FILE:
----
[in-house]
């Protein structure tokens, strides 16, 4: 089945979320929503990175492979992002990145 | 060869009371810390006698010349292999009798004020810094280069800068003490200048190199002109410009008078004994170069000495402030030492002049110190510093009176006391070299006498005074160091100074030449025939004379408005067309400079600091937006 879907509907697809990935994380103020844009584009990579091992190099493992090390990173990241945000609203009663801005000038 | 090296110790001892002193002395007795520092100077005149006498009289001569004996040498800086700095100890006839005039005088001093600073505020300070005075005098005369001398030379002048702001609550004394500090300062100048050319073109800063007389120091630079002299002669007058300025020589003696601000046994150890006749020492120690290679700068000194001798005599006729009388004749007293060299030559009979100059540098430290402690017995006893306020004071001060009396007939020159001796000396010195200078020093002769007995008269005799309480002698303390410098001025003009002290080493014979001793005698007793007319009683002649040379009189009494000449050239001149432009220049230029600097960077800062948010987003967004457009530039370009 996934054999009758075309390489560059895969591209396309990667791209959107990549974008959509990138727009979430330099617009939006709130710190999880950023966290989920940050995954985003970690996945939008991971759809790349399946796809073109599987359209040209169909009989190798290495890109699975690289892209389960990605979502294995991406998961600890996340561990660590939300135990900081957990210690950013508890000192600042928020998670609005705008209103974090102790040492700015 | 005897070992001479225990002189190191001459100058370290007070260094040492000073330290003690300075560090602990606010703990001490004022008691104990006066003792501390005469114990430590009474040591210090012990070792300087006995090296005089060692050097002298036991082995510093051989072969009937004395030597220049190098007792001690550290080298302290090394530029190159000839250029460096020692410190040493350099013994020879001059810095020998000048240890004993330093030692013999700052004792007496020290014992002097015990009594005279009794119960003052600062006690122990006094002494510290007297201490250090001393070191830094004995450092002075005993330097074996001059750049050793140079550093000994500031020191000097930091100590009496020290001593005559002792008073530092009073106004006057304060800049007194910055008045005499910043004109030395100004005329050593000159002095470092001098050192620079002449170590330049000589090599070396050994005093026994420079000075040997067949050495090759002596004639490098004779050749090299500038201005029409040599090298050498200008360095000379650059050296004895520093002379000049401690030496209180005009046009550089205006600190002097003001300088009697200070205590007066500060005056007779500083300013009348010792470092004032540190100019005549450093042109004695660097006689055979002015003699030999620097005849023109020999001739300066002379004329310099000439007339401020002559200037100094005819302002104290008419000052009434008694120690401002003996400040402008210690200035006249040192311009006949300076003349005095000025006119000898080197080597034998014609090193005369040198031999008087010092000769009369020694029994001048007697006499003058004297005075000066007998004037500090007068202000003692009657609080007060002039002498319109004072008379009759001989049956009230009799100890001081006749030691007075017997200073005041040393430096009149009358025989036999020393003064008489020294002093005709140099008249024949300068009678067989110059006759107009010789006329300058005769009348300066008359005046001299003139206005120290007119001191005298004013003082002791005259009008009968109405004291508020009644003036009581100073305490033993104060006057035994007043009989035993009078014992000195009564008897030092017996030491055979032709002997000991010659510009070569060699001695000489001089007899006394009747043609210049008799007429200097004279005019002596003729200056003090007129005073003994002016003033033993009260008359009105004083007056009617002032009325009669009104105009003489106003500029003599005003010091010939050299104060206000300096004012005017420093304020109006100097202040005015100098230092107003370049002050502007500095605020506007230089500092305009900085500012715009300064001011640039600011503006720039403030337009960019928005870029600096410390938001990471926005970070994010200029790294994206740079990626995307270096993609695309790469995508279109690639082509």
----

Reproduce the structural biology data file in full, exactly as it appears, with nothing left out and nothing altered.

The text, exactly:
[in-house]
């Protein structure tokens, strides 16, 4: 089945979320929503990175492979992002990145 | 060869009371810390006698010349292999009798004020810094280069800068003490200048190199002109410009008078004994170069000495402030030492002049110190510093009176006391070299006498005074160091100074030449025939004379408005067309400079600091937006 879907509907697809990935994380103020844009584009990579091992190099493992090390990173990241945000609203009663801005000038 | 090296110790001892002193002395007795520092100077005149006498009289001569004996040498800086700095100890006839005039005088001093600073505020300070005075005098005369001398030379002048702001609550004394500090300062100048050319073109800063007389120091630079002299002669007058300025020589003696601000046994150890006749020492120690290679700068000194001798005599006729009388004749007293060299030559009979100059540098430290402690017995006893306020004071001060009396007939020159001796000396010195200078020093002769007995008269005799309480002698303390410098001025003009002290080493014979001793005698007793007319009683002649040379009189009494000449050239001149432009220049230029600097960077800062948010987003967004457009530039370009 996934054999009758075309390489560059895969591209396309990667791209959107990549974008959509990138727009979430330099617009939006709130710190999880950023966290989920940050995954985003970690996945939008991971759809790349399946796809073109599987359209040209169909009989190798290495890109699975690289892209389960990605979502294995991406998961600890996340561990660590939300135990900081957990210690950013508890000192600042928020998670609005705008209103974090102790040492700015 | 005897070992001479225990002189190191001459100058370290007070260094040492000073330290003690300075560090602990606010703990001490004022008691104990006066003792501390005469114990430590009474040591210090012990070792300087006995090296005089060692050097002298036991082995510093051989072969009937004395030597220049190098007792001690550290080298302290090394530029190159000839250029460096020692410190040493350099013994020879001059810095020998000048240890004993330093030692013999700052004792007496020290014992002097015990009594005279009794119960003052600062006690122990006094002494510290007297201490250090001393070191830094004995450092002075005993330097074996001059750049050793140079550093000994500031020191000097930091100590009496020290001593005559002792008073530092009073106004006057304060800049007194910055008045005499910043004109030395100004005329050593000159002095470092001098050192620079002449170590330049000589090599070396050994005093026994420079000075040997067949050495090759002596004639490098004779050749090299500038201005029409040599090298050498200008360095000379650059050296004895520093002379000049401690030496209180005009046009550089205006600190002097003001300088009697200070205590007066500060005056007779500083300013009348010792470092004032540190100019005549450093042109004695660097006689055979002015003699030999620097005849023109020999001739300066002379004329310099000439007339401020002559200037100094005819302002104290008419000052009434008694120690401002003996400040402008210690200035006249040192311009006949300076003349005095000025006119000898080197080597034998014609090193005369040198031999008087010092000769009369020694029994001048007697006499003058004297005075000066007998004037500090007068202000003692009657609080007060002039002498319109004072008379009759001989049956009230009799100890001081006749030691007075017997200073005041040393430096009149009358025989036999020393003064008489020294002093005709140099008249024949300068009678067989110059006759107009010789006329300058005769009348300066008359005046001299003139206005120290007119001191005298004013003082002791005259009008009968109405004291508020009644003036009581100073305490033993104060006057035994007043009989035993009078014992000195009564008897030092017996030491055979032709002997000991010659510009070569060699001695000489001089007899006394009747043609210049008799007429200097004279005019002596003729200056003090007129005073003994002016003033033993009260008359009105004083007056009617002032009325009669009104105009003489106003500029003599005003010091010939050299104060206000300096004012005017420093304020109006100097202040005015100098230092107003370049002050502007500095605020506007230089500092305009900085500012715009300064001011640039600011503006720039403030337009960019928005870029600096410390938001990471926005970070994010200029790294994206740079990626995307270096993609695309790469995508279109690639082509």